News We Care About Update

You don’t catch someone by running slower (than they are running)
Eurogamer is one of my favorite sites but they’ve hit on one of my many pet peeves – inaccurate sales language. In Japan, the PS3 has been doing a little bit better lately while Wii sales have been slowing down. Eurogamer describes this as Sony catching up to Nintendo.

The Wii is actually pulling away from the PS3 at a less dramatic pace but every week it outsells its competition, the Wii is indeed putting more distance between it and the PS3. In order for Sony to even begin to catch up, more PS3s need to be sold than Wiis.

I think this stuff may actually be calculus, which would possibly explain why so many paid writers can’t grasp sales shifts. →  Read Theft Auto 4

Getting the Lists Right

The 2008 retrospective lists continue to roll in, and every time I see one I feel the need to comment on it. Without fail, once I’ve written my piece I simply delete the draft and worry about something more important.

I finally struck gold today. PC World has a list of 2008’s most overrated games (which covers consoles, despite the whole “PC” thing in their name). I have no problems with how PC World feels about the quality of each of the games, but I do get irked when professional journalists fail to do even a little bit of homework or editing. I am referring to their complaints about Call of Duty: World at War, which contain the following quote:

After all, the original developers were conspicuously AWOL, leaving game-creation duties to the underwhelming Treyarch

When I read “conspicuously AWOL”, I see words meaning “noticeable,” and “gone without permission.” →  It’s dangerous to read alone, take this.

Golden Jew’s Nuggets of Wisdom #4

What happened to resource management/economic games?

Being a Jew, and a dork (as we have established by my contributing to this site), I love resource management games. Railroad Tycoon and Tropico bring back fond memories: games where you gather A, process A into B, and then sell B for C(ash). Unfortunately, I seem to be the only one, because no one has made a good resource management game in ages. It seems that Firaxis is the only company capable of “making” (and I use the term loosely, since Firaxis has yet to make a game in years in my book) these games.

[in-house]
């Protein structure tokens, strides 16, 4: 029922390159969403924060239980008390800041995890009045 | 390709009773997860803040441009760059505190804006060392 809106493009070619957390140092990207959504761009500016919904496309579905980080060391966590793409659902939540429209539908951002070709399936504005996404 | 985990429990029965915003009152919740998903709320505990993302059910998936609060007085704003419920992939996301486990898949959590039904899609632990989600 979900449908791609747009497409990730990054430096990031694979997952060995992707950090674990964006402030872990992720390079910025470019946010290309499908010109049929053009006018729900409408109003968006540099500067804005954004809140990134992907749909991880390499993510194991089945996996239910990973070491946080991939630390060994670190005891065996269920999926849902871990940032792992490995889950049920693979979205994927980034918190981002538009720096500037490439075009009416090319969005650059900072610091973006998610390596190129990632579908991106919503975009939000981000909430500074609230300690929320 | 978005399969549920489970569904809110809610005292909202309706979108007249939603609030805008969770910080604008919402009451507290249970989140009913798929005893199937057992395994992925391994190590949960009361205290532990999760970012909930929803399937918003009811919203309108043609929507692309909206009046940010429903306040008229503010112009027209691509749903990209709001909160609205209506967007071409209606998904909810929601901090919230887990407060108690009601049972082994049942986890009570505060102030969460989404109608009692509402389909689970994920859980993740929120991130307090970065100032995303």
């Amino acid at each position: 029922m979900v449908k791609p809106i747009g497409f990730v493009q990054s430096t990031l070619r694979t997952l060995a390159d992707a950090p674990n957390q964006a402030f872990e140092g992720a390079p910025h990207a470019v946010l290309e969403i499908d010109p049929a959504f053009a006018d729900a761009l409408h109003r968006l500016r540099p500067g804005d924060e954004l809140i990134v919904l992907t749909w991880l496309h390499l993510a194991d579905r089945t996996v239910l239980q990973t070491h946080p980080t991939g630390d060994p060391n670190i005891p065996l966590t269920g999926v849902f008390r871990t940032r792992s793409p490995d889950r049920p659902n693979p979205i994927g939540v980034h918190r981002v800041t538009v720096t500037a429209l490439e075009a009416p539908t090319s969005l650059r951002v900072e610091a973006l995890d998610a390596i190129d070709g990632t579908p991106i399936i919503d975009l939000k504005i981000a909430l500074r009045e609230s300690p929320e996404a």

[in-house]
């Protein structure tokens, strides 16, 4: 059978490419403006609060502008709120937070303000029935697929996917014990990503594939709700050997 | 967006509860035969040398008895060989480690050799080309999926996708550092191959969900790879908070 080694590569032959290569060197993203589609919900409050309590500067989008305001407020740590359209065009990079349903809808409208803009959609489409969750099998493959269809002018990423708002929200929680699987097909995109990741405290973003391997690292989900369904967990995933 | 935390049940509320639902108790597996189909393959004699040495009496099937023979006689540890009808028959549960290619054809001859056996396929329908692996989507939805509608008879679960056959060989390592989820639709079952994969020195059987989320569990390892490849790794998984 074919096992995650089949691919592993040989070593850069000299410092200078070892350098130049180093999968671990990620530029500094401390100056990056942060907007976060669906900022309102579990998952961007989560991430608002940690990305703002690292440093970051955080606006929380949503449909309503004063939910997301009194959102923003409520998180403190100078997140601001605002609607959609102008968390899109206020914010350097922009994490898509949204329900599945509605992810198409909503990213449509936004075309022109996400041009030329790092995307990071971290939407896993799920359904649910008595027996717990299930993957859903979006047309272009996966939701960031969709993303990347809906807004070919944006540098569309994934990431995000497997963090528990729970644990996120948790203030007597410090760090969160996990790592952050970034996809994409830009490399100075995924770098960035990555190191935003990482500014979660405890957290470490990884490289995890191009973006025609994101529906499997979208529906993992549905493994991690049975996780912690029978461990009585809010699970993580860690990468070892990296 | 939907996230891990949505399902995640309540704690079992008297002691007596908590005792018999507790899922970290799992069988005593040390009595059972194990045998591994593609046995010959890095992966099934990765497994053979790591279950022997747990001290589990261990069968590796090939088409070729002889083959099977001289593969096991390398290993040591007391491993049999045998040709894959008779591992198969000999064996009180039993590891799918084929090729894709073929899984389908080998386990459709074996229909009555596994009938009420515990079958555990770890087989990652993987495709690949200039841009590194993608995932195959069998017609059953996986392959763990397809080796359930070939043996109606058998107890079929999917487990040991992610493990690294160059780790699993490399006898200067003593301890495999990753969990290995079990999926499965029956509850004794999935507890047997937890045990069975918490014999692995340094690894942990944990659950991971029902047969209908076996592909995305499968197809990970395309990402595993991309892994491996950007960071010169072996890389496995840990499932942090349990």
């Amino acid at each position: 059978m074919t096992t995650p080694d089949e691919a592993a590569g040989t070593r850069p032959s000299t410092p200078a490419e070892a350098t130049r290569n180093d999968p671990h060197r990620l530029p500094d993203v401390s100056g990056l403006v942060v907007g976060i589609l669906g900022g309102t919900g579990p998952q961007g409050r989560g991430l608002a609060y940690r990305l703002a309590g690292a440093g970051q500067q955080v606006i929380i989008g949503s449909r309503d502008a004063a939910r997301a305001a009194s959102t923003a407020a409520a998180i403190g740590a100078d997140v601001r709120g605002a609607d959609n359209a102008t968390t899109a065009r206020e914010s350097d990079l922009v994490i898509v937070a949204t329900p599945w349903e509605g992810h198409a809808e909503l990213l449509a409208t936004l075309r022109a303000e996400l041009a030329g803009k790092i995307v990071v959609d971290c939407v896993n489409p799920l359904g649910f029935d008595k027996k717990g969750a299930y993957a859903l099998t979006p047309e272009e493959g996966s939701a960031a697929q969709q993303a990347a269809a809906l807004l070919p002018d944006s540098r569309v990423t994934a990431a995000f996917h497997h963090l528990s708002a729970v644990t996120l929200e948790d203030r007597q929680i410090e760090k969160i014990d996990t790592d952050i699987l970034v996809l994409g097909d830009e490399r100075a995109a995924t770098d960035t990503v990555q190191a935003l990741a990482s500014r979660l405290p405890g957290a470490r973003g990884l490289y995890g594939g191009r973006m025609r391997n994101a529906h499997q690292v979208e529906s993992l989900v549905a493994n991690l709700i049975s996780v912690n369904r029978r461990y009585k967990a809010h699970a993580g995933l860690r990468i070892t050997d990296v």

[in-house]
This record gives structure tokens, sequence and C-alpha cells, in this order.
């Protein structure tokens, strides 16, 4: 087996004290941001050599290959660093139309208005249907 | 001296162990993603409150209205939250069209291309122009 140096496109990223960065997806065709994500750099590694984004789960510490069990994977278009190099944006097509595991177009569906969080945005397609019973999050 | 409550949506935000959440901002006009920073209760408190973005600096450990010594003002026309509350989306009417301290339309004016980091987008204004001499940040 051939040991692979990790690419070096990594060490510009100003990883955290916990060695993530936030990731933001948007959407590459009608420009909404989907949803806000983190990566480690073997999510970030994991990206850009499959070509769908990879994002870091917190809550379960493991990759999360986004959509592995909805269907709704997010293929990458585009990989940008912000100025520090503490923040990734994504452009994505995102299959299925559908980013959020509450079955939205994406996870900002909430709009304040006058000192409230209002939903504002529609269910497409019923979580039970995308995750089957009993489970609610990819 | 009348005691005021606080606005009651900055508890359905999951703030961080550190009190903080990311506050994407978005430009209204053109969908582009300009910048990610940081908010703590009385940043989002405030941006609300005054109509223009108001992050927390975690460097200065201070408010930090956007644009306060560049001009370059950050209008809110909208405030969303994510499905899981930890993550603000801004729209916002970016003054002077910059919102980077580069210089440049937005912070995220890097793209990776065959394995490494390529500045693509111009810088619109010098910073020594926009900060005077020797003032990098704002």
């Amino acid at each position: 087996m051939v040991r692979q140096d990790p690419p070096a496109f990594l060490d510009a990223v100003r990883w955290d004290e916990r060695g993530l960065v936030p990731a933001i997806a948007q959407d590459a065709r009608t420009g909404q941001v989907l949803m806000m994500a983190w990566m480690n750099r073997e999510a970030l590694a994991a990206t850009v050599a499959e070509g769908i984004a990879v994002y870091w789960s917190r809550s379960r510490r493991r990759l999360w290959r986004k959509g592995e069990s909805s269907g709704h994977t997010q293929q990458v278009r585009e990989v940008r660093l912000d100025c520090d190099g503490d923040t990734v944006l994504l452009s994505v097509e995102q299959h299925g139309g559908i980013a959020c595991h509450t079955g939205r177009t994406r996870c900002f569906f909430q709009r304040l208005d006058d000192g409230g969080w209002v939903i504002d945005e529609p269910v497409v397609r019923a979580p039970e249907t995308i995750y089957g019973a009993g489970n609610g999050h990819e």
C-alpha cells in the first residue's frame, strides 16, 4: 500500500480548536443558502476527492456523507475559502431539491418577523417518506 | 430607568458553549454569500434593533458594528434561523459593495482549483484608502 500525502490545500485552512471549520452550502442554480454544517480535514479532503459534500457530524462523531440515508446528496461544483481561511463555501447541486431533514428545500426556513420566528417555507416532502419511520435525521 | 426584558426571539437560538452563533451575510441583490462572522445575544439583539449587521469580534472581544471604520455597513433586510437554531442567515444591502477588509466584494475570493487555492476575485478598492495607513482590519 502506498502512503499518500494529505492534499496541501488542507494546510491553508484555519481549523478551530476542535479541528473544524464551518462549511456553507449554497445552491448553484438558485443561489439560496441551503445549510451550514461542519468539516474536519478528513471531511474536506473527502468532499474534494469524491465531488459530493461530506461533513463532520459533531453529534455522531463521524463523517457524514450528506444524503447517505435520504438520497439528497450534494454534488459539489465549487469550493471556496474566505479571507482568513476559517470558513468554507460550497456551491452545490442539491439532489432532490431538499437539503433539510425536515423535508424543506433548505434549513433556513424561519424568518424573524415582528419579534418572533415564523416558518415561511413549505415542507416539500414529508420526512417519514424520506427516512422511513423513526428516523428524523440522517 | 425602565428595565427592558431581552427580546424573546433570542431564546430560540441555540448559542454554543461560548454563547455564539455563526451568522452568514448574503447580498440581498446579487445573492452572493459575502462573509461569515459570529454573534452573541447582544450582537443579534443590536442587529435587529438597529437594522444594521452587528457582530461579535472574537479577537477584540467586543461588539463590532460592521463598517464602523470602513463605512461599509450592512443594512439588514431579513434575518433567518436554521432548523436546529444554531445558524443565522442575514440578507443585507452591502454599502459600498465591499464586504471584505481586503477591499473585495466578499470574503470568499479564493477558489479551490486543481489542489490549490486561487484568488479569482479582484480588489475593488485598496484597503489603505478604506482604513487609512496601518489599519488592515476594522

Their most recent two efforts were half-baked bug-ridden crap: Sid Meier’s Railroads (which I loved for the concept before getting infuriated with the execution after writing a glowing review) and Sid Meier’s Civilization 4 Ultimate Colonization North American Challenge 2008, also known as Colonization II: We’re Using the Civ 4 Engine and Name for Sales. →  Mr. Gorbachev, tear down this post!

Condemned’s violence brutalizes its narrative

It is a matter of fact that many of the games we play contain violence in some form. Rarely do we ever stop to think about this, since this violence usually comes with no strings attached. You kill people because they are the bad guys, and most games do not try to flip this notion upside down or bestow any great weight upon our actions (or maybe we are all just desensitized, take your pick). Every so often, I do find myself taken aback by something I witness in a game, which creates the potential for some rich discussion.

This time the scene came from Condemned: Criminal Origins. During the first chapter, as I wailed on doped-up vagrants with pipes and rebar, I noticed that something kept flashing in the corner of the heads up display, which hinted that there are special actions mapped to the D-Pad for use on disabled enemies. →  Reading more, assemble!